Under our own eyes - Mothers in search for consciousness and social change in Brazil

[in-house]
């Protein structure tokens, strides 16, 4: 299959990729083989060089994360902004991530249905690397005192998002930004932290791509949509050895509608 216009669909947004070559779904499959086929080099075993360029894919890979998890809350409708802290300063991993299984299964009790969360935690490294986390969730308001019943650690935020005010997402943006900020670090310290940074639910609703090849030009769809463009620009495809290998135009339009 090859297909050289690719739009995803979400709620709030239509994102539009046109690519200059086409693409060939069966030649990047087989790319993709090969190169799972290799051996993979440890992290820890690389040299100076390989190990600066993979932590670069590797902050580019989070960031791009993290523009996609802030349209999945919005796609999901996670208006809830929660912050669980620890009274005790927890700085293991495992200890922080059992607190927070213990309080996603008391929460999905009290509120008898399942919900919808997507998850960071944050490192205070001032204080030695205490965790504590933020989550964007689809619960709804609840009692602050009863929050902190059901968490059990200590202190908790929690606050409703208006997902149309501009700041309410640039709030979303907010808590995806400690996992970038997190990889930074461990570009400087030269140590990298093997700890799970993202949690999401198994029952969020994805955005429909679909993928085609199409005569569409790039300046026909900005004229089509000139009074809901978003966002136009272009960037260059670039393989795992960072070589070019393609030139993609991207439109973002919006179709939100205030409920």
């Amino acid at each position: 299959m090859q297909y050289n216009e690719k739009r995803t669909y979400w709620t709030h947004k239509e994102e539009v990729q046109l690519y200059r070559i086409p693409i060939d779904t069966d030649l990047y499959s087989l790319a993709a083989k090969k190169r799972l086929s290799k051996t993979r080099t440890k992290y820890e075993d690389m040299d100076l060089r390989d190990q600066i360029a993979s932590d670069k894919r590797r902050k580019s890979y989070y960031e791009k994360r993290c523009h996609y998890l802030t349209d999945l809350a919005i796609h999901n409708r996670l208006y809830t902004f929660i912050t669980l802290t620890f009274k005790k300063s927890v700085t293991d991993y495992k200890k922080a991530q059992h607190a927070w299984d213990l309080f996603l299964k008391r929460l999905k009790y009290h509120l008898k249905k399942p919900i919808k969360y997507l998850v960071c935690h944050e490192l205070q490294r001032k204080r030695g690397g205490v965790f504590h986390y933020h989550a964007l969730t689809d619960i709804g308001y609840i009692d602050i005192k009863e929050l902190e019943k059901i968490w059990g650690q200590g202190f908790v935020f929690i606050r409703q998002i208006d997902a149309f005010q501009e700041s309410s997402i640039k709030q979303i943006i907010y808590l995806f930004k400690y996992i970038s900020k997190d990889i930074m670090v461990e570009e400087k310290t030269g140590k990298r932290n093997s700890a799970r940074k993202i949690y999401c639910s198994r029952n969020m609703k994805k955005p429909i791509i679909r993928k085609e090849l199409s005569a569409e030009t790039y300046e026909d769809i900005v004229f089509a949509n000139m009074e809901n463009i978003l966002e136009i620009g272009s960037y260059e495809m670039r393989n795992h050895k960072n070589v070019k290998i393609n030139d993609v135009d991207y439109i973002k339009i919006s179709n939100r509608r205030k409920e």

Abstract: This case study provides an analysis on how working women mothers in Brazil articulate themselves in a feminist network born on social media (Maternativa) to generate collective empowerment, raise awareness about oppression and mobilize around work rights. Using qualitative methods such as insider participant observation, interviews and content analysis, it investigates how participatory-related communicative practices and feminism interplay on digital and interpersonal environments fostering dialogue, conscientization and, potentially, a “political turn” in the collective’s agenda. Theoretical underpinnings include Manuel Castells’ network society, participatory communication and Paulo Freire’s theories on oppressed subjects, as well as insights from matricentric and black feminisms. The validity of (feminist) participatory practices for the strengthening of women mothers’ grass-roots movements and its potential applicability to mitigate the limitations of social media are some of the conclusions offered. Despite challenges typical of social movements and a significant “white woman bias”, participation has been able to produce an expanded awareness of the different systems of oppression. As a result, women’s discourse and engagement inside the network has become increasingly political and critical regarding structural power relations in the Brazilian society.
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